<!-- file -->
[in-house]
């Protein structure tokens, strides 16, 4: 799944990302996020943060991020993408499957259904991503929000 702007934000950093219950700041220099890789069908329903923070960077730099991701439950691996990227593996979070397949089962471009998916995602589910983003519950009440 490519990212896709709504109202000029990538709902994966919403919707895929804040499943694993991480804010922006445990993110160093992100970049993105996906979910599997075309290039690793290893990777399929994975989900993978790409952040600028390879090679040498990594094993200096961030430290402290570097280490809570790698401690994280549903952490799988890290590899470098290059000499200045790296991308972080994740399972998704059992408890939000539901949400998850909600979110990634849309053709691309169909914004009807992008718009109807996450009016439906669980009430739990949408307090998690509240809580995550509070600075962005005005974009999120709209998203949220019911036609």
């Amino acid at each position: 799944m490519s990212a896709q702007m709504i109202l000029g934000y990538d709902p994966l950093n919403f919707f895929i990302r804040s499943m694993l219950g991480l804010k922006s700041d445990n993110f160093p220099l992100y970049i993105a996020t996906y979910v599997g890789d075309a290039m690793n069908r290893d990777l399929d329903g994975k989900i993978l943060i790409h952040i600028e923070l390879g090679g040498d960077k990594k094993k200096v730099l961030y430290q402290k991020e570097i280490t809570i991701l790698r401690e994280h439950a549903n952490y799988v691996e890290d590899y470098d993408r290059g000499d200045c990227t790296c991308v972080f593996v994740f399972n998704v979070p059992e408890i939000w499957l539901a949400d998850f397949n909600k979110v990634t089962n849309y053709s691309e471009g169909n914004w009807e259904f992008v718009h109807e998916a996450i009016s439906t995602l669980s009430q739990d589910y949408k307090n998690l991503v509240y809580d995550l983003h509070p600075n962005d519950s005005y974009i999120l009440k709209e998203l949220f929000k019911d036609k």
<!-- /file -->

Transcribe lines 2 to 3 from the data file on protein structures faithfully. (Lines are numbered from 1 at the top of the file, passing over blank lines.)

């Protein structure tokens, strides 16, 4: 799944990302996020943060991020993408499957259904991503929000 702007934000950093219950700041220099890789069908329903923070960077730099991701439950691996990227593996979070397949089962471009998916995602589910983003519950009440 490519990212896709709504109202000029990538709902994966919403919707895929804040499943694993991480804010922006445990993110160093992100970049993105996906979910599997075309290039690793290893990777399929994975989900993978790409952040600028390879090679040498990594094993200096961030430290402290570097280490809570790698401690994280549903952490799988890290590899470098290059000499200045790296991308972080994740399972998704059992408890939000539901949400998850909600979110990634849309053709691309169909914004009807992008718009109807996450009016439906669980009430739990949408307090998690509240809580995550509070600075962005005005974009999120709209998203949220019911036609």
């Amino acid at each position: 799944m490519s990212a896709q702007m709504i109202l000029g934000y990538d709902p994966l950093n919403f919707f895929i990302r804040s499943m694993l219950g991480l804010k922006s700041d445990n993110f160093p220099l992100y970049i993105a996020t996906y979910v599997g890789d075309a290039m690793n069908r290893d990777l399929d329903g994975k989900i993978l943060i790409h952040i600028e923070l390879g090679g040498d960077k990594k094993k200096v730099l961030y430290q402290k991020e570097i280490t809570i991701l790698r401690e994280h439950a549903n952490y799988v691996e890290d590899y470098d993408r290059g000499d200045c990227t790296c991308v972080f593996v994740f399972n998704v979070p059992e408890i939000w499957l539901a949400d998850f397949n909600k979110v990634t089962n849309y053709s691309e471009g169909n914004w009807e259904f992008v718009h109807e998916a996450i009016s439906t995602l669980s009430q739990d589910y949408k307090n998690l991503v509240y809580d995550l983003h509070p600075n962005d519950s005005y974009i999120l009440k709209e998203l949220f929000k019911d036609k």